A UN observation tower is seen overlooking Syria, next to the Quneitra border crossing between the Golan Heights in Israel and Syria..
(photo credit: REUTERS)
As the situation in Syria attracts and involves outside actors and impacts on regions and states beyond its borders, Israel no longer enjoys the luxury of limiting its interest to the Golan Heights border area and the transfer of weapons through Syria to Hezbollah. In recent months the situation has gone from posing tactical problems to creating strategic dilemmas requiring a new assessment and possibly a new approach.
The most important and far-reaching development is the entry of ground forces of three states, mainly Russia and Iran, with a lesser US presence. That Russian and Iranian presence is not going to disappear easily and quickly even when a long-term solution for Syria obtains. These two states conduct their military operations treating Hezbollah as an equal. Furthermore, the US-led coalition has accepted Hezbollah military presence as an uncontested matter of fact.
These facts are not going to change and Israel has to assume that it will now face Iran and Russia in a manner much different from that existing before 2011. Iran and Russia directly and Hezbollah through Iran already have a decisive say in the early stages of deliberations over Syria’s political future. The Russian and Iranian presence and long-term goals may pose serious problems for Israel. While the de-confliction mechanism with Russia is sufficient for daily, tactical issues it is far from being adequate for complicated geopolitical and geostrategic issues.
Netanyahu: Israel welcomes US airstrikes in Syria (credit: GPO)
One such issue is Iran’s ambition to create a “Cordon Iranienne” stretching across Iraq, Syria/Lebanon to the Mediterranean. Iran’s enmity and hostility toward Israel could be contained to a large extent because there was no direct contact. There is a new reality and Iran is politically and militarily present in a close proximity. This is unacceptable to Israel and presumably unacceptable to others including the US, Russia and Turkey.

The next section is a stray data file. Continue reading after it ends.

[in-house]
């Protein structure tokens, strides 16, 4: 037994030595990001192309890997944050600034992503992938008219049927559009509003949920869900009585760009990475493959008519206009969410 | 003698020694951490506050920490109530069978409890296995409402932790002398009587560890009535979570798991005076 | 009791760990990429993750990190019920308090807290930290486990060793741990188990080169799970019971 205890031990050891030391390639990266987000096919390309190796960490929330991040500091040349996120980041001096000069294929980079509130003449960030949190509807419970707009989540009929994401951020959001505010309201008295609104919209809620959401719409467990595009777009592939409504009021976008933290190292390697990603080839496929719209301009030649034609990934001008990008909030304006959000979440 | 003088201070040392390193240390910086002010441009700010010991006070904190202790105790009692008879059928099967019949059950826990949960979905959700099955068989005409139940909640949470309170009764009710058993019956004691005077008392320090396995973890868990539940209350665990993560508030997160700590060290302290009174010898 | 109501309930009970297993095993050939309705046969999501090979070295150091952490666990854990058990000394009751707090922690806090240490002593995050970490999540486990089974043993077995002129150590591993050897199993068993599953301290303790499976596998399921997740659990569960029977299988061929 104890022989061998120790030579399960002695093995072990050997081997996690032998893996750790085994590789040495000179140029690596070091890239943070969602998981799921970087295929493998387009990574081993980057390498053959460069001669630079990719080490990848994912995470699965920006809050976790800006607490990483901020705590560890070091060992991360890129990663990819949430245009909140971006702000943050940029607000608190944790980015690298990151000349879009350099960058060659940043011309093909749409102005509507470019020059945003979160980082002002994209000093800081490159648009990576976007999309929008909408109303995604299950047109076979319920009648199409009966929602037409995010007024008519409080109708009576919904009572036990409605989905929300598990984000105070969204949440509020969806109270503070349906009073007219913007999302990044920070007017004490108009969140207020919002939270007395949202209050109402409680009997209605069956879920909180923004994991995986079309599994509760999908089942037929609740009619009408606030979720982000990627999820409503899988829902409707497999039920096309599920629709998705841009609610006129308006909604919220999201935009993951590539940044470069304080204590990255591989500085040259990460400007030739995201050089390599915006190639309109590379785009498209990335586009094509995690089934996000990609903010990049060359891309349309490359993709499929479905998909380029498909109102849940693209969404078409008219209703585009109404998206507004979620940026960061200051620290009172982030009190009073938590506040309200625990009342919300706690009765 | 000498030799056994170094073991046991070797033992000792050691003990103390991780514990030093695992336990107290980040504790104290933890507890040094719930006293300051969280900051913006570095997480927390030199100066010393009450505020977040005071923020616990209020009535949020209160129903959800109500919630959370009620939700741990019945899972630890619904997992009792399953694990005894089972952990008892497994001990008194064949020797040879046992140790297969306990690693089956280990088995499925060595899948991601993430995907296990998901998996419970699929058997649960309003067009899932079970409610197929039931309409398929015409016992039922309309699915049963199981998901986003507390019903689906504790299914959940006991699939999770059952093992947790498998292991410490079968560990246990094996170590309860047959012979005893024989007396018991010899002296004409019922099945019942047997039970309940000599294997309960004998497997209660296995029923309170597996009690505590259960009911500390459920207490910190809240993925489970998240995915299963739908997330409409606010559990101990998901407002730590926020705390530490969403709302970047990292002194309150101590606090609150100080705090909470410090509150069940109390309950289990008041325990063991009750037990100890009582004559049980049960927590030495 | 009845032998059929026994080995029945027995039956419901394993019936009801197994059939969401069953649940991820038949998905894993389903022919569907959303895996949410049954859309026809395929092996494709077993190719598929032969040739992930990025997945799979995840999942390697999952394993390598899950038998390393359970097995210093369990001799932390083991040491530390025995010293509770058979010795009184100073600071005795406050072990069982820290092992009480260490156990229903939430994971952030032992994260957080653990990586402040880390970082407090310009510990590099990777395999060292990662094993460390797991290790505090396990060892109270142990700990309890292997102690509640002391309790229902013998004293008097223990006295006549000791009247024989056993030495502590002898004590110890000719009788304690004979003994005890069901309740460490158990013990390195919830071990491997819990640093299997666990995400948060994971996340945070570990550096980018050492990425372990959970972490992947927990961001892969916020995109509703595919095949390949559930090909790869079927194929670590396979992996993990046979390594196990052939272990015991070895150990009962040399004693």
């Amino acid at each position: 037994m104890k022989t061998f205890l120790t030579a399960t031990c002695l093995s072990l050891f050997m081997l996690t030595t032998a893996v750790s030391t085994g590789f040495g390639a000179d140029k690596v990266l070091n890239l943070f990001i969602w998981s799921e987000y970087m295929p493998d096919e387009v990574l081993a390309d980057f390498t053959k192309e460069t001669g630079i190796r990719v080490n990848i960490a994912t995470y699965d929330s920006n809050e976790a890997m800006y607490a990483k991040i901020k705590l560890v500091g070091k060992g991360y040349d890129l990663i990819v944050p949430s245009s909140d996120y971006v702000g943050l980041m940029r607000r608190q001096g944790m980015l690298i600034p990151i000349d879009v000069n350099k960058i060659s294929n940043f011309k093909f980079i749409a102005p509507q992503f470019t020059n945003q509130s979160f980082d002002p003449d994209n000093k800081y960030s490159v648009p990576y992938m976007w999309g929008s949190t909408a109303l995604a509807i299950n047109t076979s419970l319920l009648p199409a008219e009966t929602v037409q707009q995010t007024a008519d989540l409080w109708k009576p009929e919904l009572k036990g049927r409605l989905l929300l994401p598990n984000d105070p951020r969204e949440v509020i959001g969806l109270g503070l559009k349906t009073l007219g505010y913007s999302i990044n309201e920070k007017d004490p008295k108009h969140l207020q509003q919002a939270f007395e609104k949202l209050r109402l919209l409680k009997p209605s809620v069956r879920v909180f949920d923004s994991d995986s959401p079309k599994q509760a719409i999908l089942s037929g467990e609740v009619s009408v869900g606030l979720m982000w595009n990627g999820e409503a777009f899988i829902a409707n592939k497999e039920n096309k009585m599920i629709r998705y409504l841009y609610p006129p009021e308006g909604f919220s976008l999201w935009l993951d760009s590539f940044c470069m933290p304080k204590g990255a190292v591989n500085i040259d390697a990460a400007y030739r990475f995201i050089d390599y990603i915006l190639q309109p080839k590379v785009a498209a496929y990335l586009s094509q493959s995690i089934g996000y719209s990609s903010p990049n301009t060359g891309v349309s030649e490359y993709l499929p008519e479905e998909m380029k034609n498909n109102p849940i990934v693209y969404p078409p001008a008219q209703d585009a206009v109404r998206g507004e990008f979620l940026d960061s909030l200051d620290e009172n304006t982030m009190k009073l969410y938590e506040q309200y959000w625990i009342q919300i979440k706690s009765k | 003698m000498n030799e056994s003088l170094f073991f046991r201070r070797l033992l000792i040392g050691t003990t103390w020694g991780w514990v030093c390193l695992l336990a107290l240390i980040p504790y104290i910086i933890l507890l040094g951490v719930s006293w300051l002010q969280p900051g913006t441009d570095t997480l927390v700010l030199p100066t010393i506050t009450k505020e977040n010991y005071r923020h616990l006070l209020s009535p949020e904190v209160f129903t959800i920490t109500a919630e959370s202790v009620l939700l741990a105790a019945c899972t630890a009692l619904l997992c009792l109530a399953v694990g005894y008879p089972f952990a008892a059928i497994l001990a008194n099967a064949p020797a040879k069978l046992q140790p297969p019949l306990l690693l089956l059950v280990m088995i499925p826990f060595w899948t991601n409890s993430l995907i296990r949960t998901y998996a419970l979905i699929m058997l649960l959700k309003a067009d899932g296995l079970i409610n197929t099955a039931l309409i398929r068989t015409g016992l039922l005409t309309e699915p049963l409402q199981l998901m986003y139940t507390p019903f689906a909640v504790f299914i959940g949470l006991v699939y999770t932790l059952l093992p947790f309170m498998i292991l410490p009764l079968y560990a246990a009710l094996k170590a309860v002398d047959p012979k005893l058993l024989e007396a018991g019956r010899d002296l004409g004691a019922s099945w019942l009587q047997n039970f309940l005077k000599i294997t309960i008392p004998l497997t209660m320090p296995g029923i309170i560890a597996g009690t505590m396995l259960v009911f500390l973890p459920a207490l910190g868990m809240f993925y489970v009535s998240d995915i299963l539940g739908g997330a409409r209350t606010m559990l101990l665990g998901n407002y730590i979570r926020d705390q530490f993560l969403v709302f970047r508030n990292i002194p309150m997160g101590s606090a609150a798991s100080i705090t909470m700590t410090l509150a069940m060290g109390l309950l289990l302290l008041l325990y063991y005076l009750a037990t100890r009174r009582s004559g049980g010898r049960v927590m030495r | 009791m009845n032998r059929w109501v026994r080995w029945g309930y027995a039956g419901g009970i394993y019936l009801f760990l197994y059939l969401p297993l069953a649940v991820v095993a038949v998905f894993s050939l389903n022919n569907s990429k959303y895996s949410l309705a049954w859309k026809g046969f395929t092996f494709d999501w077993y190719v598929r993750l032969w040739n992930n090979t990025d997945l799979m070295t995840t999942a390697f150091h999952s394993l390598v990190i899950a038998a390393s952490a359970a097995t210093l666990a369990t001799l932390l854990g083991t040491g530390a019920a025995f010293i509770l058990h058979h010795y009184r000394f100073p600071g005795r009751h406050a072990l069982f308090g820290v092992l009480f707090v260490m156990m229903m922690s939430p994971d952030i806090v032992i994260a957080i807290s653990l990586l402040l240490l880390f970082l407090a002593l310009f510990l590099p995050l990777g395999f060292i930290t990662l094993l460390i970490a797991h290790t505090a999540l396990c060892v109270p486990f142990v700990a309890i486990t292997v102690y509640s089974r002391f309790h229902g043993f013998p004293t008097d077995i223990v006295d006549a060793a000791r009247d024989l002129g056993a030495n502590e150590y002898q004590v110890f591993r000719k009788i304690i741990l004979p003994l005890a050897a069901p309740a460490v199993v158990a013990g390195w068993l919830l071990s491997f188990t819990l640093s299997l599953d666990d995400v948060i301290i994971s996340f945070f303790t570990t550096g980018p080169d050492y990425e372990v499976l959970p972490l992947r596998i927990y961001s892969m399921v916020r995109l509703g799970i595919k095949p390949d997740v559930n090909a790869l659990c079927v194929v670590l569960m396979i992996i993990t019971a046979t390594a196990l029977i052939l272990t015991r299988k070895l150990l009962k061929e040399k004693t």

Even if that Iranian ambition is checked, it is quite possible that with no preventive measures taken Israel may find itself facing two Hezbollah fronts, one in Lebanon and one in Syria, though not necessarily right on the Golan Heights border. The post-Syria conflict Hezbollah will be a different foe – experienced in much more than guerrilla warfare.
Turkey has been known to have an interest in the situation along its Syrian and Iraqi borders but as the internal conflict widened and deepened so did the military and political Turkish involvement. Turkey, alongside Russia and Iran, will no doubt have a major stake in Syria’s future. Turkey’s interest in Syria may not necessarily create a conflict with Israel but the problem is that notwithstanding the restoration of diplomatic relations, the two countries lost the mutual confidence and intimacy which existed prior to 2009-10.
The future political configuration of Syria is just one of several strategic issues that require review and determination. Another is the whole Syrian refugee impact on the host countries Jordan and Lebanon. Each hosts between 1 million and 1.5 million and it is very doubtful whether they return to their homeland anytime soon. Very difficult political, economic, legal and security problems have already arisen and they will become tougher, especially if short-term solutions are applied. It is not too early for Israel to begin studying the long-term implications for example on Jordanian domestic politics and security, economics and relations with Israel. Adding to the quantity of water Israel is already supplying to Jordan may become just one of measure Israel has to take to help the Jordanian regime maintain stability.
The thousands of European volunteers that will have survived the fighting in Syria and Iraq may, in the post-ISIS chapter of their lives, direct their zeal and experience against Israeli targets. Dealing with the problem may require an upgraded cooperation and understanding with certain European and other governments and their relevant authorities. It may also require the creation of new task forces.
We have highlighted only some of the issues which call for a new Israeli approach to Syria and the long-term questions the war in that country has generated. Looking at Syria solely through the Golan Heights lens has long been unsatisfactory, and we for a call for broadening the scope of the Israeli analysis of developments in Syria, drawing Israel’s map of interests in post-conflict Syria and acting accordingly.Both writers are now senior researchers at the Institute for Strategic Studies affiliated with Tel Aviv University and served in senior positions in the Israeli government.
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